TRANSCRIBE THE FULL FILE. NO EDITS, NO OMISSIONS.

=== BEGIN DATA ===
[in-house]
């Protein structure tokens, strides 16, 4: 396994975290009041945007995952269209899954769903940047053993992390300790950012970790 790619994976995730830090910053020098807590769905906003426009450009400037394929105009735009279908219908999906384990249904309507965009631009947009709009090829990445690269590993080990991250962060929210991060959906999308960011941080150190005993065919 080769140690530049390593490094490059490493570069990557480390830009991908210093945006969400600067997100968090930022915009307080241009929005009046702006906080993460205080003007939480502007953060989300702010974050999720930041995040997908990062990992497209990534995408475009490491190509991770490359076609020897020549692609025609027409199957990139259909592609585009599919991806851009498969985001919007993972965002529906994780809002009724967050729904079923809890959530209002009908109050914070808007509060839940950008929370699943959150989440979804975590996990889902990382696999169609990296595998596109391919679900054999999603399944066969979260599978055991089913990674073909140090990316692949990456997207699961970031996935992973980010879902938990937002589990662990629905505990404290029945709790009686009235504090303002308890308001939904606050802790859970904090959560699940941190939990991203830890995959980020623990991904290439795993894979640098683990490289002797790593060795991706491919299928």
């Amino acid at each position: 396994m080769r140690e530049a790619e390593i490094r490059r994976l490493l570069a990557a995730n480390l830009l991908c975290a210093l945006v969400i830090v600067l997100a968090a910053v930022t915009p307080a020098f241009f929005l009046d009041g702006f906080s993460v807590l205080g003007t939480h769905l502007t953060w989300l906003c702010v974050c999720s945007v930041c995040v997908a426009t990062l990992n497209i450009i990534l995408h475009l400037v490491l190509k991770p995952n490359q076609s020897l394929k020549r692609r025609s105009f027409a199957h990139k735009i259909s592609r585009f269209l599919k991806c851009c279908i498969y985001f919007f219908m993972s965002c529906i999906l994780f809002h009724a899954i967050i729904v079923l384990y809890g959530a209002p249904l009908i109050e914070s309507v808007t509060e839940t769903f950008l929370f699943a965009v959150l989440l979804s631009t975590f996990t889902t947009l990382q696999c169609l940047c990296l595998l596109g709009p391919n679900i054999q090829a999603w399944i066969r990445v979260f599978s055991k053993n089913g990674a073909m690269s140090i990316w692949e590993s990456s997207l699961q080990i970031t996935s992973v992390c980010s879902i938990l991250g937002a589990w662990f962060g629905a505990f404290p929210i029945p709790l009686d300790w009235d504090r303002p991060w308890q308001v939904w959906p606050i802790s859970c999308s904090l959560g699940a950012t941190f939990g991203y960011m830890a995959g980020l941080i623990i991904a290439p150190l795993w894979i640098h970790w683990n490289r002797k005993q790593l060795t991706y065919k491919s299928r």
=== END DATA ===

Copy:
[in-house]
């Protein structure tokens, strides 16, 4: 396994975290009041945007995952269209899954769903940047053993992390300790950012970790 790619994976995730830090910053020098807590769905906003426009450009400037394929105009735009279908219908999906384990249904309507965009631009947009709009090829990445690269590993080990991250962060929210991060959906999308960011941080150190005993065919 080769140690530049390593490094490059490493570069990557480390830009991908210093945006969400600067997100968090930022915009307080241009929005009046702006906080993460205080003007939480502007953060989300702010974050999720930041995040997908990062990992497209990534995408475009490491190509991770490359076609020897020549692609025609027409199957990139259909592609585009599919991806851009498969985001919007993972965002529906994780809002009724967050729904079923809890959530209002009908109050914070808007509060839940950008929370699943959150989440979804975590996990889902990382696999169609990296595998596109391919679900054999999603399944066969979260599978055991089913990674073909140090990316692949990456997207699961970031996935992973980010879902938990937002589990662990629905505990404290029945709790009686009235504090303002308890308001939904606050802790859970904090959560699940941190939990991203830890995959980020623990991904290439795993894979640098683990490289002797790593060795991706491919299928």
């Amino acid at each position: 396994m080769r140690e530049a790619e390593i490094r490059r994976l490493l570069a990557a995730n480390l830009l991908c975290a210093l945006v969400i830090v600067l997100a968090a910053v930022t915009p307080a020098f241009f929005l009046d009041g702006f906080s993460v807590l205080g003007t939480h769905l502007t953060w989300l906003c702010v974050c999720s945007v930041c995040v997908a426009t990062l990992n497209i450009i990534l995408h475009l400037v490491l190509k991770p995952n490359q076609s020897l394929k020549r692609r025609s105009f027409a199957h990139k735009i259909s592609r585009f269209l599919k991806c851009c279908i498969y985001f919007f219908m993972s965002c529906i999906l994780f809002h009724a899954i967050i729904v079923l384990y809890g959530a209002p249904l009908i109050e914070s309507v808007t509060e839940t769903f950008l929370f699943a965009v959150l989440l979804s631009t975590f996990t889902t947009l990382q696999c169609l940047c990296l595998l596109g709009p391919n679900i054999q090829a999603w399944i066969r990445v979260f599978s055991k053993n089913g990674a073909m690269s140090i990316w692949e590993s990456s997207l699961q080990i970031t996935s992973v992390c980010s879902i938990l991250g937002a589990w662990f962060g629905a505990f404290p929210i029945p709790l009686d300790w009235d504090r303002p991060w308890q308001v939904w959906p606050i802790s859970c999308s904090l959560g699940a950012t941190f939990g991203y960011m830890a995959g980020l941080i623990i991904a290439p150190l795993w894979i640098h970790w683990n490289r002797k005993q790593l060795t991706y065919k491919s299928r």